Dilruba Ahmed’s debut collection of poems Dhaka Dust (Graywolf Press, winner of the Bread Loaf Writers’ Conference Bakeless Prize, selected by Arthur Sze) arrived to my book reviewer’s desk a few weeks ago. It is set to be released in June, but I wanted to make a special mention of it on Harriet during National Poetry Month. As I leafed through the book, I came upon one of the most startling poems I’ve read in a while: “Thinking of His Jaywalking Ticket While Boarding a Plane at SFO”
Years ago, he refused to pay it. He said
city officials painted a crosswalk
straight from police department
to donut shop. His refusal
won’t land him in Gitmo.
He’s not in the slammer.
And this is not the Texan town where
your sister’s called another dirty Mexican
waiting in the ER all night with cold
coffee and a feverish child. Not spray-of-glass-
Ohio where you once
fed stale bread to ducks.
He’s seated at your side,
elbow to elbow, prepared
to grow slack-jawed over books.
Years ago, he’d found no
safe way to walk from that bus stop,
no path for the workers
waiting to dash through traffic gaps,
no end to his disbelief when the officer
issued a ticket for crossing four lanes.
Years ago, and still
you feel fear’s pin-prick
when you hear the words
alien, raid. Detained. Deported.
The plane seats fill and fill
while, in your mind, his seat
empties and empties--as your mouth empties
and your lungs empty each time you hear
we need to ask a few questions.
No one has approached
your aisle, for now. You’re safe
to begin your own
Which swallowed Arabic vowel
will trap him this time?
Which sandpaper Anwar?
Which fish-bone Khalid?
You’d like to tease and say,
Mothers, do not name
your sons Mohammed. But
you do not joke anymore.
You don’t joke about anything.
Ahmed’s poem is culturally and politically post-911, situated in the era where people of Middle Eastern and South Asian descent have become targets of an American social anxiety. But instead of decrying such injustices as racial profiling, ethnic slurs and discrimination, she explores the trauma from the point of view of those who internalize terrorist fears and xenophobic attitudes.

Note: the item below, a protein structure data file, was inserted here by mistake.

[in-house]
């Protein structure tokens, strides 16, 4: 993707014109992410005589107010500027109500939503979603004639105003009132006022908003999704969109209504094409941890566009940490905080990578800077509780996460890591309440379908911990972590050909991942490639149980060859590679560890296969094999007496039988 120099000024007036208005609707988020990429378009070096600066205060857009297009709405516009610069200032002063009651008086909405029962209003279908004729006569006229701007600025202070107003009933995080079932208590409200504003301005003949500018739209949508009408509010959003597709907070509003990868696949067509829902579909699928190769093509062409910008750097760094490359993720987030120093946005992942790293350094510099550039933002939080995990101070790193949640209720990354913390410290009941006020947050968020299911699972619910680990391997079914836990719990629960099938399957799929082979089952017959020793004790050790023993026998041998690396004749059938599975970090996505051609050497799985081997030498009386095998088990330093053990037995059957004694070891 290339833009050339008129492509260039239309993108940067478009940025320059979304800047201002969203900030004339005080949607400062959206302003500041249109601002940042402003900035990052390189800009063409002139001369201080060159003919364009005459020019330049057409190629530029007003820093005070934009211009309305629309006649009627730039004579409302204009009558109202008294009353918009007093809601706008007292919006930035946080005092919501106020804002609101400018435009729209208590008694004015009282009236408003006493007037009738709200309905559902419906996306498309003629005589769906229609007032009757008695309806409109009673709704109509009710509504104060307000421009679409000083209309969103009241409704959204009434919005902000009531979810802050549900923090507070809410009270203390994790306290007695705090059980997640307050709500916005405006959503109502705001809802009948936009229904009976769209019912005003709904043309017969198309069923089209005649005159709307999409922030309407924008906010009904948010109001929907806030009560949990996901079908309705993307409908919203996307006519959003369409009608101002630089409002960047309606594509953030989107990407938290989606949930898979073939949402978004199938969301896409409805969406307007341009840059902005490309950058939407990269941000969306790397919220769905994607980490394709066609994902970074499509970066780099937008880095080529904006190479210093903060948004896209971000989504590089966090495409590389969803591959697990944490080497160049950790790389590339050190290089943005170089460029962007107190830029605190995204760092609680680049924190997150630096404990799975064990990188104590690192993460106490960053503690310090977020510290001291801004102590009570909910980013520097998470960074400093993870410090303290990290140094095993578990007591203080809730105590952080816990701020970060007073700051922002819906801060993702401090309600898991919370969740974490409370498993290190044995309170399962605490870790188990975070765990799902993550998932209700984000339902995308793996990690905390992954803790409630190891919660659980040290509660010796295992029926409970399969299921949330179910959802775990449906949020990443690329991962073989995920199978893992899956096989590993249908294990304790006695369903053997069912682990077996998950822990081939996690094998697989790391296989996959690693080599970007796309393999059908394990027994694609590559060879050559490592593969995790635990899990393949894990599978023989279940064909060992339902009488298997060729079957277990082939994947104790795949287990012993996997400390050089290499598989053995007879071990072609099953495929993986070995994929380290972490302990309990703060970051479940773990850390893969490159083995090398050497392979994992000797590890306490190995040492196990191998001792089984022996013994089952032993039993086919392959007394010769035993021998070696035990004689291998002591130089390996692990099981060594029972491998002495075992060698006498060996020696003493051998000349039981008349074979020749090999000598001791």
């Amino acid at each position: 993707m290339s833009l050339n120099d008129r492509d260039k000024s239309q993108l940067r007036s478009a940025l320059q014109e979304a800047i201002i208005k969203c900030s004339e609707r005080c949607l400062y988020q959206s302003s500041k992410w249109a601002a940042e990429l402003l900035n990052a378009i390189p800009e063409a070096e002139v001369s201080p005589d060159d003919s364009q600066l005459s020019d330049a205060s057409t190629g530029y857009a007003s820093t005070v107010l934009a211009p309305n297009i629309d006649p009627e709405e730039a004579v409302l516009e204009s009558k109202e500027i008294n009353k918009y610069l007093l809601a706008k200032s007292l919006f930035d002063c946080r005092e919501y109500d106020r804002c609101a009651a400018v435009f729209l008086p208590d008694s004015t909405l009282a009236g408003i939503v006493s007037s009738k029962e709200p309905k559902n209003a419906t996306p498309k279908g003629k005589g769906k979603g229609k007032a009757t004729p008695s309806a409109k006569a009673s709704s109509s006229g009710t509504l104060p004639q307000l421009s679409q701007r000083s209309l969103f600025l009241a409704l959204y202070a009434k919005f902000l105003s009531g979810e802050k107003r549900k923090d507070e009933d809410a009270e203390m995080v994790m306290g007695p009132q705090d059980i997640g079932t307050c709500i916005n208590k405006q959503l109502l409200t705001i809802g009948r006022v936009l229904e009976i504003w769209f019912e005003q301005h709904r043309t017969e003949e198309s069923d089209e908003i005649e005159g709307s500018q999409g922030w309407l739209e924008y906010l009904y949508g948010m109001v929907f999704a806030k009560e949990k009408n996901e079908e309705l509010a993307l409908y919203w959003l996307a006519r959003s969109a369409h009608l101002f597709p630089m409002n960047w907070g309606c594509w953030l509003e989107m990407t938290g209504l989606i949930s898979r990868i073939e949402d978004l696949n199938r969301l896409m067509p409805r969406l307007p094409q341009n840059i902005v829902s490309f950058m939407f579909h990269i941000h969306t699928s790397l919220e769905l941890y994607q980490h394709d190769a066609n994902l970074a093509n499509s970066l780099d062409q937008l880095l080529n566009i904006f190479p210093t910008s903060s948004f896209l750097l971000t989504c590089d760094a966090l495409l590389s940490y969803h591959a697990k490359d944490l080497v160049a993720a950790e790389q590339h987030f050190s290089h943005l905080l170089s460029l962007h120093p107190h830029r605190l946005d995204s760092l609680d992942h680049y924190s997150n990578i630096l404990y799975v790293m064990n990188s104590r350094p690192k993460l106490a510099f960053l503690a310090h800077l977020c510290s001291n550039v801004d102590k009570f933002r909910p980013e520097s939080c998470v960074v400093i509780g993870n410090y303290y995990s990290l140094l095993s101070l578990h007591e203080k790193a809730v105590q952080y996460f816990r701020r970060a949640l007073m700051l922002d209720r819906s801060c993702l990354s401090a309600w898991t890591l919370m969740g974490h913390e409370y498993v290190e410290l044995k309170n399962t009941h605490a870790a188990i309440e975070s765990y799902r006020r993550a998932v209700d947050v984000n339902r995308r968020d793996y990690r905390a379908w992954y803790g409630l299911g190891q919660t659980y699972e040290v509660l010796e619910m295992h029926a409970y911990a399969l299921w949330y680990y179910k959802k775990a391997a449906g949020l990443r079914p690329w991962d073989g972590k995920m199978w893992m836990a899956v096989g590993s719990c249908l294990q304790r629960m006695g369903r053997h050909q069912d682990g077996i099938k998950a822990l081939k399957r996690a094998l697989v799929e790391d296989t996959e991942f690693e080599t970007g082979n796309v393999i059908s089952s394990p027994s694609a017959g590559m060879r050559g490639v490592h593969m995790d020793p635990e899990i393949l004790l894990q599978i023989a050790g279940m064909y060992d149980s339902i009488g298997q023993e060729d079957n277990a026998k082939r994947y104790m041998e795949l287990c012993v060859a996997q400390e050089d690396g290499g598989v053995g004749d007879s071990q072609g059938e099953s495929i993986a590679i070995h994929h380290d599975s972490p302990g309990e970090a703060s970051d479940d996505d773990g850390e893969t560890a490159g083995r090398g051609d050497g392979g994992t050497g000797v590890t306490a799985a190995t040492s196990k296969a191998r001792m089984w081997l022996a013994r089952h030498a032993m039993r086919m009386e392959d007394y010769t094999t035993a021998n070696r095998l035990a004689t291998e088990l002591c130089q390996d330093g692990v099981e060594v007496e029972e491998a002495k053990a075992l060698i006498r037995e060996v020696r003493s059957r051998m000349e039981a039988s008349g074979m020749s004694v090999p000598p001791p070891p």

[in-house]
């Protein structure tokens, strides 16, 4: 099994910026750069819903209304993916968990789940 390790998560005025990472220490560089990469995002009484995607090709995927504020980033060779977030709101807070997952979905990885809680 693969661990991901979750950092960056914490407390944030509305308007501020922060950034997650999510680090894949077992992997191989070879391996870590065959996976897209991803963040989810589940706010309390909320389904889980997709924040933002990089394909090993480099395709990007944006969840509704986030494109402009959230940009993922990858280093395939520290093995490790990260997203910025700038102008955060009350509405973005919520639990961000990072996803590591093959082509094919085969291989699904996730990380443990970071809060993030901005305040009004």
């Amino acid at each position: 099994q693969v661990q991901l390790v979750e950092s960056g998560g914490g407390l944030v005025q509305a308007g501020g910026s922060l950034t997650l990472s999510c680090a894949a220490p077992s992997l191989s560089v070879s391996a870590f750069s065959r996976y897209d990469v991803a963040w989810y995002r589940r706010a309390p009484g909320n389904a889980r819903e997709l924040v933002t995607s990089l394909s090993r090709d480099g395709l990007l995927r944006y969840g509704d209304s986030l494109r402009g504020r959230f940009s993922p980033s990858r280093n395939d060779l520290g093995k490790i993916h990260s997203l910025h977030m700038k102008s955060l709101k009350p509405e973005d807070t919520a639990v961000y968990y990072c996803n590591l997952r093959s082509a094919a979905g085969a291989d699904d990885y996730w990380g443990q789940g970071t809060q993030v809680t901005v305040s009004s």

There’s so much richness to discuss: how the vocabulary (“dirty,” “alien,” “raid”) that has been applied to the treatment of immigrants from Mexico is now being applied to a different cultural group, but to the same results--entire communities become demonized; how Gitmo has embedded itself into our national social consciousness; how the airport, once a space of American privilege and freedom has become a place to witness those same privileges and freedoms become compromised; and then there’s the complexity of naming--names, like skins tones, like language, are inextricably bound to cultures, nationalities, homelands, and to the prejudices they elicit.
Not all of Ahmed’s poems are this intense, but she does move back and forth between Bangladesh and the Midwest (Ohio) repeatedly, to create a dialogue between countries, generations, and imaginations. A few other favorites: “Translating Tagore” (I have written about the Bengali poet on Harriet once before), the touching poems about motherhood, and “Ghazal” with its mind-blowing couple:
Me encanta cantar, cuando estoy sola, en el carro.
My mother tongue dissolves. I speak in another.
Harriet readers, put Dhaka Dust on your must-have list this season.
Rigoberto González was born in Bakersfield, California and raised in Michoacán, Mexico. He is the author of several poetry books, including So Often the Pitcher Goes to Water until It Breaks (1999), a National Poetry Series selection; Other Fugitives and Other Strangers (2006); Black Blossoms (2011); and Unpeopled Eden (2013), winner of a Lambda Literary Award. He...